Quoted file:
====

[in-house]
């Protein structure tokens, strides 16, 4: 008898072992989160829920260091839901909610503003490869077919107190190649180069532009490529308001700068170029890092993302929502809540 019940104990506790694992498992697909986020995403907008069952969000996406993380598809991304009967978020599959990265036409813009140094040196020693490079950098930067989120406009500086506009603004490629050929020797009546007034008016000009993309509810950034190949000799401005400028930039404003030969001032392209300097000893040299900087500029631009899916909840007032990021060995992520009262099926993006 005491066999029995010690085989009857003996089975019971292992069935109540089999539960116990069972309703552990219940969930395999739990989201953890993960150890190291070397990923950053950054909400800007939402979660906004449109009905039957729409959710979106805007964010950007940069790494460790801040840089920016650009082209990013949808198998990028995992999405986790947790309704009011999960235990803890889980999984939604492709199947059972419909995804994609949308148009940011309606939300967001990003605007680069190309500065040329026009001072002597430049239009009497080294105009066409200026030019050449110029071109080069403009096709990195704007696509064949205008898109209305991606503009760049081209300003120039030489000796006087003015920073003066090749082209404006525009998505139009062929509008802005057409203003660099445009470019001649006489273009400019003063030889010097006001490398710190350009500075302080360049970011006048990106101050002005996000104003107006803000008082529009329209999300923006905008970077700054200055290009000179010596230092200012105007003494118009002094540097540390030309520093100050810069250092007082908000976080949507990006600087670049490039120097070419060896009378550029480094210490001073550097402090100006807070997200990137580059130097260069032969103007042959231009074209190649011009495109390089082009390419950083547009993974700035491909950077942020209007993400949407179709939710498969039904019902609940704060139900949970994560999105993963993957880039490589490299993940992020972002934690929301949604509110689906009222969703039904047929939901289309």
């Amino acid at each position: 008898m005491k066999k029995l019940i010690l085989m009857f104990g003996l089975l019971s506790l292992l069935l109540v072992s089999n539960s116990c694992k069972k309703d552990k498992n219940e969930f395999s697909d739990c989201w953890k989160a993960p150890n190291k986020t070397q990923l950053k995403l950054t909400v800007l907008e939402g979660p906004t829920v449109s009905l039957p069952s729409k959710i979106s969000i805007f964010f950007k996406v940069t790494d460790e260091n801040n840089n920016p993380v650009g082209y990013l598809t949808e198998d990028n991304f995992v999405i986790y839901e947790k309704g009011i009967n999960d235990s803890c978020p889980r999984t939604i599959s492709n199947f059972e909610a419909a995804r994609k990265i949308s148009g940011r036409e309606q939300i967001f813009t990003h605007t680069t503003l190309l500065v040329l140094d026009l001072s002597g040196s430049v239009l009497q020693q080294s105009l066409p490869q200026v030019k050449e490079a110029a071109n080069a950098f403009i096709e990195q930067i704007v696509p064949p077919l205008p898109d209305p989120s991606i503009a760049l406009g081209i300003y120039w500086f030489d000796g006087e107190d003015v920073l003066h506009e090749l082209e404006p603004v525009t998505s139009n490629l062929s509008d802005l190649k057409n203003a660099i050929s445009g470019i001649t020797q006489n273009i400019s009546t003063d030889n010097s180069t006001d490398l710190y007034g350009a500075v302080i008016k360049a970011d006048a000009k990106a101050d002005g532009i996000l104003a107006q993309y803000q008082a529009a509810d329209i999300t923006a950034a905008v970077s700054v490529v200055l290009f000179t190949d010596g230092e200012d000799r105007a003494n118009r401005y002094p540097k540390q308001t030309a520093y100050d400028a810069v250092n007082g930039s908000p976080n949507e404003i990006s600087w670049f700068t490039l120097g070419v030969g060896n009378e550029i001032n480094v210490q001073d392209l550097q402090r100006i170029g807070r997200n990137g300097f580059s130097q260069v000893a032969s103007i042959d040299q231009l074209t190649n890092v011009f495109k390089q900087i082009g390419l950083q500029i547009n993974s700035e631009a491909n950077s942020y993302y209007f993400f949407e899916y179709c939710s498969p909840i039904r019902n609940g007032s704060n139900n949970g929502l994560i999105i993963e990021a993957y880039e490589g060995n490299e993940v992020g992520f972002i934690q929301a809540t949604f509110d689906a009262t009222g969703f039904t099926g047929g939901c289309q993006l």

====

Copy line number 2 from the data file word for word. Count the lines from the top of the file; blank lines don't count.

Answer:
């Protein structure tokens, strides 16, 4: 008898072992989160829920260091839901909610503003490869077919107190190649180069532009490529308001700068170029890092993302929502809540 019940104990506790694992498992697909986020995403907008069952969000996406993380598809991304009967978020599959990265036409813009140094040196020693490079950098930067989120406009500086506009603004490629050929020797009546007034008016000009993309509810950034190949000799401005400028930039404003030969001032392209300097000893040299900087500029631009899916909840007032990021060995992520009262099926993006 005491066999029995010690085989009857003996089975019971292992069935109540089999539960116990069972309703552990219940969930395999739990989201953890993960150890190291070397990923950053950054909400800007939402979660906004449109009905039957729409959710979106805007964010950007940069790494460790801040840089920016650009082209990013949808198998990028995992999405986790947790309704009011999960235990803890889980999984939604492709199947059972419909995804994609949308148009940011309606939300967001990003605007680069190309500065040329026009001072002597430049239009009497080294105009066409200026030019050449110029071109080069403009096709990195704007696509064949205008898109209305991606503009760049081209300003120039030489000796006087003015920073003066090749082209404006525009998505139009062929509008802005057409203003660099445009470019001649006489273009400019003063030889010097006001490398710190350009500075302080360049970011006048990106101050002005996000104003107006803000008082529009329209999300923006905008970077700054200055290009000179010596230092200012105007003494118009002094540097540390030309520093100050810069250092007082908000976080949507990006600087670049490039120097070419060896009378550029480094210490001073550097402090100006807070997200990137580059130097260069032969103007042959231009074209190649011009495109390089082009390419950083547009993974700035491909950077942020209007993400949407179709939710498969039904019902609940704060139900949970994560999105993963993957880039490589490299993940992020972002934690929301949604509110689906009222969703039904047929939901289309």